“Lift Every Voice and Sing”: The Black National Anthem


Selma Fuseni, Editor-in-Chief

“Lift every voice and sing”

This lyric happens to be the name of what is currently dubbed the Black National Anthem, “Lift Every Voice and Sing”. Similarly to the “Star Spangled Banner”, this song wasn’t originally a song. It was a poem written by National Association for the Advancement of Colored People [NAACP] leader James Weldon Johnson in 1900.

Before becoming the leader of the NAACP, Weldon was a lawyer and diplomat as well as a key figure during the Harlem Renaissance. He wrote the original poem to commemorate and deliver a hopeful message regarding the freedom and liberty of African Americans. Being that it was the early 20th century, rights for African Americans were still stifled across the country. And being that emancipation had only taken place four decades prior, there were still many atrocities befalling the first generation of free African Americans. There were also high rates of public lynchings of African Americans by white interest groups that were still in favor of slavery.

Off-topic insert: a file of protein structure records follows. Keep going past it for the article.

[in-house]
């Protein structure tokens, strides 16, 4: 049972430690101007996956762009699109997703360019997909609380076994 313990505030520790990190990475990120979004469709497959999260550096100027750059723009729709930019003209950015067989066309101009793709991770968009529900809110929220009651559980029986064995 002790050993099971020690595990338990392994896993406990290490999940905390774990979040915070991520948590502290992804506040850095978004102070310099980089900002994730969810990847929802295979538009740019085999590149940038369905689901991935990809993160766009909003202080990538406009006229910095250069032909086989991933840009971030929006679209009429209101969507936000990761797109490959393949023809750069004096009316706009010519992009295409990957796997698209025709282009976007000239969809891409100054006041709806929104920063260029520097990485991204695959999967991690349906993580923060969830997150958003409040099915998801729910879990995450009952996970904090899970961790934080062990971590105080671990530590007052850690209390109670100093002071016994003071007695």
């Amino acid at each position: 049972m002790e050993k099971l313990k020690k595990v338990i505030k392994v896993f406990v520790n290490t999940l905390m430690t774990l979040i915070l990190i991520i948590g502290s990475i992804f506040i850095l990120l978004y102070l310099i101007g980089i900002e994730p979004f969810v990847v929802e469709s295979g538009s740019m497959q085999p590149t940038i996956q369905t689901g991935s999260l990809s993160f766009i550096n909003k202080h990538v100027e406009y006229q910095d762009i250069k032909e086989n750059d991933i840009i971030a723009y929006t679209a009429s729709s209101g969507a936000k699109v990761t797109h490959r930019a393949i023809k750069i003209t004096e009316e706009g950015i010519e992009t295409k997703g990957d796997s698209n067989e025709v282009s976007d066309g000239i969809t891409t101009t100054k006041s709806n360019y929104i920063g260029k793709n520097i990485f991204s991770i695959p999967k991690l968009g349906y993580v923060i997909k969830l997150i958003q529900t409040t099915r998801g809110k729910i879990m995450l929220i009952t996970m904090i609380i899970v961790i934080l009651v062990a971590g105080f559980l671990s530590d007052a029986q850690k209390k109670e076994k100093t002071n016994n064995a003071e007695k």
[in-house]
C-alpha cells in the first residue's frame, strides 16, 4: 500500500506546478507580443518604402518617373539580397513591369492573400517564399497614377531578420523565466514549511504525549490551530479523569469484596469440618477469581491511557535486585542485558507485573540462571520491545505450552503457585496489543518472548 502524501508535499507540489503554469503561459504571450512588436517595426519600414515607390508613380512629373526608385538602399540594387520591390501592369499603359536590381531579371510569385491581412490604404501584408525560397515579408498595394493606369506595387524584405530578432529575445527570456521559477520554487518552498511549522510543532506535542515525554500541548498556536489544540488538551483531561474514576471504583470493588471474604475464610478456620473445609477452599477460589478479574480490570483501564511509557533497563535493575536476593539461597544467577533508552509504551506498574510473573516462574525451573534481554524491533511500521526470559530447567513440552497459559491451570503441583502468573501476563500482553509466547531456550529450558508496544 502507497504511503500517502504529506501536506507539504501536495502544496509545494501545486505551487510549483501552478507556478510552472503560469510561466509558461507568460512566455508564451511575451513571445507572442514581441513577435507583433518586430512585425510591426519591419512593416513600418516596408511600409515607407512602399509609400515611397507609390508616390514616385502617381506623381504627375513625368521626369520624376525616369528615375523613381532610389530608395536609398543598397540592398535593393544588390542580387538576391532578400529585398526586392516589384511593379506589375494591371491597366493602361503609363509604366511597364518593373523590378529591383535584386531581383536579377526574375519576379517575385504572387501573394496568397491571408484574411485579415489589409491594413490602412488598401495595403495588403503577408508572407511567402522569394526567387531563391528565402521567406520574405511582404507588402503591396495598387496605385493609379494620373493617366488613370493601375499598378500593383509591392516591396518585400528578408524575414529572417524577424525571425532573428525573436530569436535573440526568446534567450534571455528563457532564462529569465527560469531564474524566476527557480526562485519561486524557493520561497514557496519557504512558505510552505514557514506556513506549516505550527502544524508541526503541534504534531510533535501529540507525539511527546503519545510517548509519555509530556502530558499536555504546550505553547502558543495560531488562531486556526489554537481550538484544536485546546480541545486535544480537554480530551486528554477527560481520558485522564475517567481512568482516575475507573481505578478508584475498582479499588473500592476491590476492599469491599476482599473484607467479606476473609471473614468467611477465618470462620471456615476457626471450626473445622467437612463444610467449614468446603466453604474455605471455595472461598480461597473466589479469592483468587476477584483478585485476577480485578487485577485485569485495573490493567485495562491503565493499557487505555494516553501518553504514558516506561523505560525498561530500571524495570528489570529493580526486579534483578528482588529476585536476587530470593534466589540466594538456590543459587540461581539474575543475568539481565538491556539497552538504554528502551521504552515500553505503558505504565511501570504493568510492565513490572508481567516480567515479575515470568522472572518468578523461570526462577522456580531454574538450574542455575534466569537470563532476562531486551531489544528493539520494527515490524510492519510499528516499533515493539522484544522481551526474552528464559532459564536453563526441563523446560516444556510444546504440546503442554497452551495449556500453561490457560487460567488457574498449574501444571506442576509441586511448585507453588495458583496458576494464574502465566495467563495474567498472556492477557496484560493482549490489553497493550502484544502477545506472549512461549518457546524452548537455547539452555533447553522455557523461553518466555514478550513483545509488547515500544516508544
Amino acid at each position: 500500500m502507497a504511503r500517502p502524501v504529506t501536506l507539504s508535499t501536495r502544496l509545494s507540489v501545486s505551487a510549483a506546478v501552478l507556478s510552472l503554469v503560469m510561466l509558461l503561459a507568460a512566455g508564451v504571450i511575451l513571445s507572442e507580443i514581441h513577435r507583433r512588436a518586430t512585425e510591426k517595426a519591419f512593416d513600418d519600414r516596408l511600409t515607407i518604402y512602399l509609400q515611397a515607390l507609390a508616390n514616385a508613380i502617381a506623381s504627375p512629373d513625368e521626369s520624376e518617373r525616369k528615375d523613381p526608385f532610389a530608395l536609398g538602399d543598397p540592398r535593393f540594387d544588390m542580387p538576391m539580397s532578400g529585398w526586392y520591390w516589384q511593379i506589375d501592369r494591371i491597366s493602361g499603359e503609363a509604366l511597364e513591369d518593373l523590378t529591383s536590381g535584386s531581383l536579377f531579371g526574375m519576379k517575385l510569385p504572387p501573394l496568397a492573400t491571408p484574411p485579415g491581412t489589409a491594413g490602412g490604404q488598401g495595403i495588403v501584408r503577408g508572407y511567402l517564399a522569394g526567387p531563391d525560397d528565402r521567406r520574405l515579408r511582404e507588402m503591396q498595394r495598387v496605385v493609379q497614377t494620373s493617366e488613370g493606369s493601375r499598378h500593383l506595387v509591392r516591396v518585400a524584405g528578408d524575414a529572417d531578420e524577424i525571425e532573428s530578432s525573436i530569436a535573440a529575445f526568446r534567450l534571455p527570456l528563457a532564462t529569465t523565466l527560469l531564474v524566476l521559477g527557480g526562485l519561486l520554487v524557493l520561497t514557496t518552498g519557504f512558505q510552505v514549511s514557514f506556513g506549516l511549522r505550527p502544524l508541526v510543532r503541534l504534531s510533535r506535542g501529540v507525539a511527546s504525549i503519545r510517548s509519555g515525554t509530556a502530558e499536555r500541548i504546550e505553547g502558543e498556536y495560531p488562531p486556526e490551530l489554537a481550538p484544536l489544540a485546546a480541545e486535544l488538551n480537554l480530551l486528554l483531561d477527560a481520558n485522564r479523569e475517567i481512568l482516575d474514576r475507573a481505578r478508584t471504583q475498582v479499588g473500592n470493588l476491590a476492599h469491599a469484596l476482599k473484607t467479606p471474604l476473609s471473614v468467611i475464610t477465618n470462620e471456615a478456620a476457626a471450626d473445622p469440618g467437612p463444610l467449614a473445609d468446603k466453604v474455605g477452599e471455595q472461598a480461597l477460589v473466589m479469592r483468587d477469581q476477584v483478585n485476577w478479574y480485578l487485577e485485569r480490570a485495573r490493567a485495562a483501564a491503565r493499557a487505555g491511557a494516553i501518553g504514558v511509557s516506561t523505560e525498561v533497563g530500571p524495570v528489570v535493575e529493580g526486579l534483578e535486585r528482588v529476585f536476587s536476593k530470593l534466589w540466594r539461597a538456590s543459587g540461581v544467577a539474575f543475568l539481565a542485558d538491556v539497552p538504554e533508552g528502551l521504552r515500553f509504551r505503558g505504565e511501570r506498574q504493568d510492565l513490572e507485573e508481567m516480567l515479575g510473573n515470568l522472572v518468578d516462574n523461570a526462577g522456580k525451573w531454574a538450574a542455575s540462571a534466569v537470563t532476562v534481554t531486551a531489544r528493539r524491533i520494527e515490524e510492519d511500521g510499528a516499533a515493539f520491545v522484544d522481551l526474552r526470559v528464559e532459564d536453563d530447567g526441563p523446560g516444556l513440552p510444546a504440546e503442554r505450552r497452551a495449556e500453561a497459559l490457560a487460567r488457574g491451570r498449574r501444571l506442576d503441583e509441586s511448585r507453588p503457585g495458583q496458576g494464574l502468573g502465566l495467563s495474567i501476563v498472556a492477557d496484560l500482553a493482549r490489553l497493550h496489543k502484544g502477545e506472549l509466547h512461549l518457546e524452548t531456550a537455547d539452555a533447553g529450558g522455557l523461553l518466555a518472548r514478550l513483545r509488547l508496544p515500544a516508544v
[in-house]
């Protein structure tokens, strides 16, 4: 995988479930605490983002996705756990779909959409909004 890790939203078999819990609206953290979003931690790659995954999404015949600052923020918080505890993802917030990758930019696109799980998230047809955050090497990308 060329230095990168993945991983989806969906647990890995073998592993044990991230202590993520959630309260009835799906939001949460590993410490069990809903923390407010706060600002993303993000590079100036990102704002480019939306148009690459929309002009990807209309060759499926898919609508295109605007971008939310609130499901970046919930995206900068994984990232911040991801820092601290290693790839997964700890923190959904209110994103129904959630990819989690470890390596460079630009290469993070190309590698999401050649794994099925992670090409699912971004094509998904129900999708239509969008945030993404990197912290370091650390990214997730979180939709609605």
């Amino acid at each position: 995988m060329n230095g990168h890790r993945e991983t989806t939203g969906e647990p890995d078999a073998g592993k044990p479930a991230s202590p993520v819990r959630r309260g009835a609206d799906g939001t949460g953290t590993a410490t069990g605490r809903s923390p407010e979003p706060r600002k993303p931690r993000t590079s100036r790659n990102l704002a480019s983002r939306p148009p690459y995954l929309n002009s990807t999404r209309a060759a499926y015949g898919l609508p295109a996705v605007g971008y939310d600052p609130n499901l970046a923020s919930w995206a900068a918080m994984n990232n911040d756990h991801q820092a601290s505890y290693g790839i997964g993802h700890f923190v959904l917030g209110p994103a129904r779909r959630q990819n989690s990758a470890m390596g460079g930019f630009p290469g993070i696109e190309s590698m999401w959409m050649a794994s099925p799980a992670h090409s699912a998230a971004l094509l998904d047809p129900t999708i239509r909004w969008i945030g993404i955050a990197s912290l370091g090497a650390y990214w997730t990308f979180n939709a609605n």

These alarming rates of lynchings didn’t go unnoticed. A group of interracial men and women, along with journalists, attorneys, and reformers would lead an effort that would be known the NAACP in 1909. And interestingly enough, Weldon would become the first African American leader of the group in 1920 – two decades after he wrote “Lift Every Voice and Sing”.

Years after “Lift Every Voice and Sing” was written, Johnson’s brother, John Rosamond Johnson, would compose music for the hymn. It was then performed for the first time by a group of 500 children as the Stanton School, the segregated school where James Weldon was principal.

“Lift Every Voice and Sing” would be one of the first songs in a line of many to spur and be used for social and inequality movement. Songs like Billie Holiday’s “Strange Fruit” and even Kendrick Lamar’s “Alright” would be associated with movements such as the Civil Rights Movement and the Black Lives Matter Movement.

Especially in the month of Black History Month, it is important to remember the vast intersections of American history. This song particularly is a reminder of the hope and resilience of the post Civil War era and Civil Rights Movement. And as such, it is an imperative for this song to be treated with the same level of respect and acknowledgement as the “Star Spangled Banner”.